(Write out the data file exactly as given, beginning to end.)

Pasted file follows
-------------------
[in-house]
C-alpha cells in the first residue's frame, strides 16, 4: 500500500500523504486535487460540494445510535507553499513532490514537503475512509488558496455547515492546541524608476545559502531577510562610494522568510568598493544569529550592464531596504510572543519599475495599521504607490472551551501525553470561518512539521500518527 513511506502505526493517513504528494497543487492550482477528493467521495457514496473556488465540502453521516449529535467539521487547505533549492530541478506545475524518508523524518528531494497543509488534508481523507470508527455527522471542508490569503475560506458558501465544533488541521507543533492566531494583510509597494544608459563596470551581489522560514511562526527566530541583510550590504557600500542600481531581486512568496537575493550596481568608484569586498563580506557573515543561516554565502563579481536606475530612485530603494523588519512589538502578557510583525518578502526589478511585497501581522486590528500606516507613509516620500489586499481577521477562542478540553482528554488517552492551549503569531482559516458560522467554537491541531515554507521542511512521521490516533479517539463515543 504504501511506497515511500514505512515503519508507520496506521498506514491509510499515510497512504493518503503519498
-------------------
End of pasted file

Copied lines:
[in-house]
C-alpha cells in the first residue's frame, strides 16, 4: 500500500500523504486535487460540494445510535507553499513532490514537503475512509488558496455547515492546541524608476545559502531577510562610494522568510568598493544569529550592464531596504510572543519599475495599521504607490472551551501525553470561518512539521500518527 513511506502505526493517513504528494497543487492550482477528493467521495457514496473556488465540502453521516449529535467539521487547505533549492530541478506545475524518508523524518528531494497543509488534508481523507470508527455527522471542508490569503475560506458558501465544533488541521507543533492566531494583510509597494544608459563596470551581489522560514511562526527566530541583510550590504557600500542600481531581486512568496537575493550596481568608484569586498563580506557573515543561516554565502563579481536606475530612485530603494523588519512589538502578557510583525518578502526589478511585497501581522486590528500606516507613509516620500489586499481577521477562542478540553482528554488517552492551549503569531482559516458560522467554537491541531515554507521542511512521521490516533479517539463515543 504504501511506497515511500514505512515503519508507520496506521498506514491509510499515510497512504493518503503519498